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Measuring Accuracy

The accuracy of any automated speech-to-text (STT) solution is measured against a set of reference transcripts, often referred to as the "ground truth," created manually by professional transcribers. Machine-generated transcripts are compared with the manually created reference transcripts to identify substitution, insertion, and deletion errors in the machine transcripts. Word error rate and accuracy metrics are computed from these error counts.

The accuracy of Voci's STT solutions typically ranges from 75% to 90% depending on the quality of the source audio. Accuracy is impacted by the use of lossy compression algorithms, noise (such as static or chatter), and distortions resulting from low-quality microphones. Recording source audio in a low-compression encoding, such as G.711 or PCM, also increases accuracy. Unlike data in a zip file, when audio is compressed, some of the original audio data is discarded permanently. This is the case whenever audio is encoded using a lossy method such as G.729A/B, GSM 6.10, or MP3.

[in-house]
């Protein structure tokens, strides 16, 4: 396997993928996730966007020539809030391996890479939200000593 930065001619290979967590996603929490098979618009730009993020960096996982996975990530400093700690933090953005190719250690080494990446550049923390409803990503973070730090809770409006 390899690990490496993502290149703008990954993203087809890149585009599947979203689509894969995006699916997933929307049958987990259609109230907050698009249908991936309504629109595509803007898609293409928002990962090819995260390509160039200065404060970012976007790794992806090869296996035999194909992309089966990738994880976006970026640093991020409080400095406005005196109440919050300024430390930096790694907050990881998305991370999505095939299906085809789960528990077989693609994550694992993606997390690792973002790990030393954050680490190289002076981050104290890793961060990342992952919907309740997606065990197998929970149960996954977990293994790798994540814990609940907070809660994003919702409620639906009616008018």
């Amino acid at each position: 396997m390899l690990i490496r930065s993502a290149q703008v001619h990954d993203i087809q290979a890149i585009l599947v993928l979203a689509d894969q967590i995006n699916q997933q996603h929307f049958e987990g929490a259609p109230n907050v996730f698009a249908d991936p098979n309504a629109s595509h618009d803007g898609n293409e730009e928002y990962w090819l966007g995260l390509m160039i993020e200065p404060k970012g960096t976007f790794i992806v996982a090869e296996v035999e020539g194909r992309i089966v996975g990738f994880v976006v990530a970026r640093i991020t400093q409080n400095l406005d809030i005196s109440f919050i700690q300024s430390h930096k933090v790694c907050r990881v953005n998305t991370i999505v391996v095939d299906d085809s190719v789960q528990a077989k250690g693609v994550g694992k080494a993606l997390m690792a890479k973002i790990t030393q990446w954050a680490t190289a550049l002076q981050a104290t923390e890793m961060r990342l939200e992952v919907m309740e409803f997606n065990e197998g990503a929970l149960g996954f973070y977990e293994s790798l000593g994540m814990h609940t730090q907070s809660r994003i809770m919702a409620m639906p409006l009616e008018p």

Voci uses the following three measures to determine speech recognition quality:

Word Error Rate (WER) is the strictest measure of recognition quality. Voci calculates the total number of errors (which includes insertions, deletions, and substitutions), divides that by the number of words in the reference transcript, and multiplies the result by 100. The result is the rate of erroneous recognitions. The lower the rate, the better.

Accuracy (ACC) is a term used by most speech-to-text companies. The higher the ACC the better. SCLite, part of the NIST scoring toolkit, calculates accuracy as follows:

Equation 1.
ACC=1-S+IN-D+1 ACC=1-\frac{S+I}{N-D+1}

S = number of substitution errors

I = number of insertion errors

D = number of deletion errors

N = number of words in the reference transcript

Percent Words Correct (PWC) is similar to ACC, but it only counts substitution errors. This number is often used in the context of text analytics due to the tendency for small errors to cancel each other out when examining a large number of transcripts. This number is also often used as a rough estimate when looking at manual transcripts, since it is very easy to calculate. The higher the PWC, the better.